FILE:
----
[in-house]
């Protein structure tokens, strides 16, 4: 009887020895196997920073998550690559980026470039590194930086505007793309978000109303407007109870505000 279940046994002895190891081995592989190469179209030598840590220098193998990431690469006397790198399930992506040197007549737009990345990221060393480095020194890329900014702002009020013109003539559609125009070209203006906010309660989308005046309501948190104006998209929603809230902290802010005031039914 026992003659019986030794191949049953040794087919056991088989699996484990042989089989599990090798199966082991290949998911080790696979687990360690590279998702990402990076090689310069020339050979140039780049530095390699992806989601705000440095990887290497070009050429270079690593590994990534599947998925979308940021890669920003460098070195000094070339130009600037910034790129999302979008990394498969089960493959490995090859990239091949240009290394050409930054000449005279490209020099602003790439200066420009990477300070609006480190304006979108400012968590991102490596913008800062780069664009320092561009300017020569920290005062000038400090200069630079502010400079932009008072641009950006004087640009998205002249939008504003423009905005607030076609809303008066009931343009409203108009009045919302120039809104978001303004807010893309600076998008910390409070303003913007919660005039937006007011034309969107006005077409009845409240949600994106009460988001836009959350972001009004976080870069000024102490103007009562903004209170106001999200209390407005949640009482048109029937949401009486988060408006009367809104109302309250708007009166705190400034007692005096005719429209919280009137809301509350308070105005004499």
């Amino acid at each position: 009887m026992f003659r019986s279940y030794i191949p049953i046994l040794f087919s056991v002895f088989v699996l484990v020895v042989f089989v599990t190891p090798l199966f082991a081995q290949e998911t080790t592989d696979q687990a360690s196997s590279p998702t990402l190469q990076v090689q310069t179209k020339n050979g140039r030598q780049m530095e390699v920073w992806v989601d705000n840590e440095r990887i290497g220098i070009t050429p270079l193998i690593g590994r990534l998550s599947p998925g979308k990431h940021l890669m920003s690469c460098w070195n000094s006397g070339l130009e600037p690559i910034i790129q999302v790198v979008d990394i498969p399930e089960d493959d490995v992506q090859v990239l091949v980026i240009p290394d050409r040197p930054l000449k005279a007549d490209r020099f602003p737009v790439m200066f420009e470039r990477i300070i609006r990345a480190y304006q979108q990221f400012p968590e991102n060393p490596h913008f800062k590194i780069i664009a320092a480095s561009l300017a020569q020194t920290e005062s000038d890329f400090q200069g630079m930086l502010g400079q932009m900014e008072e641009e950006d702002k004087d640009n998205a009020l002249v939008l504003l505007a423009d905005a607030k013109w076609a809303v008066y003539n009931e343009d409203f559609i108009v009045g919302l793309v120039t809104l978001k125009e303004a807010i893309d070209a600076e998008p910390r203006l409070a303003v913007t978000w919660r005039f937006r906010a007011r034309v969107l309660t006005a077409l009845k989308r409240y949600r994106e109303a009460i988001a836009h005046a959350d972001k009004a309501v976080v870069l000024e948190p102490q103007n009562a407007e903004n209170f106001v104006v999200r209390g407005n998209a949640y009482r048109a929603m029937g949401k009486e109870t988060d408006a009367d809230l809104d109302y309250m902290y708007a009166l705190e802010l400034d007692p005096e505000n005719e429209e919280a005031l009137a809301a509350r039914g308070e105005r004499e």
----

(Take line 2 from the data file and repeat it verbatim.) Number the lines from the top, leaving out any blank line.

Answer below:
């Protein structure tokens, strides 16, 4: 009887020895196997920073998550690559980026470039590194930086505007793309978000109303407007109870505000 279940046994002895190891081995592989190469179209030598840590220098193998990431690469006397790198399930992506040197007549737009990345990221060393480095020194890329900014702002009020013109003539559609125009070209203006906010309660989308005046309501948190104006998209929603809230902290802010005031039914 026992003659019986030794191949049953040794087919056991088989699996484990042989089989599990090798199966082991290949998911080790696979687990360690590279998702990402990076090689310069020339050979140039780049530095390699992806989601705000440095990887290497070009050429270079690593590994990534599947998925979308940021890669920003460098070195000094070339130009600037910034790129999302979008990394498969089960493959490995090859990239091949240009290394050409930054000449005279490209020099602003790439200066420009990477300070609006480190304006979108400012968590991102490596913008800062780069664009320092561009300017020569920290005062000038400090200069630079502010400079932009008072641009950006004087640009998205002249939008504003423009905005607030076609809303008066009931343009409203108009009045919302120039809104978001303004807010893309600076998008910390409070303003913007919660005039937006007011034309969107006005077409009845409240949600994106009460988001836009959350972001009004976080870069000024102490103007009562903004209170106001999200209390407005949640009482048109029937949401009486988060408006009367809104109302309250708007009166705190400034007692005096005719429209919280009137809301509350308070105005004499």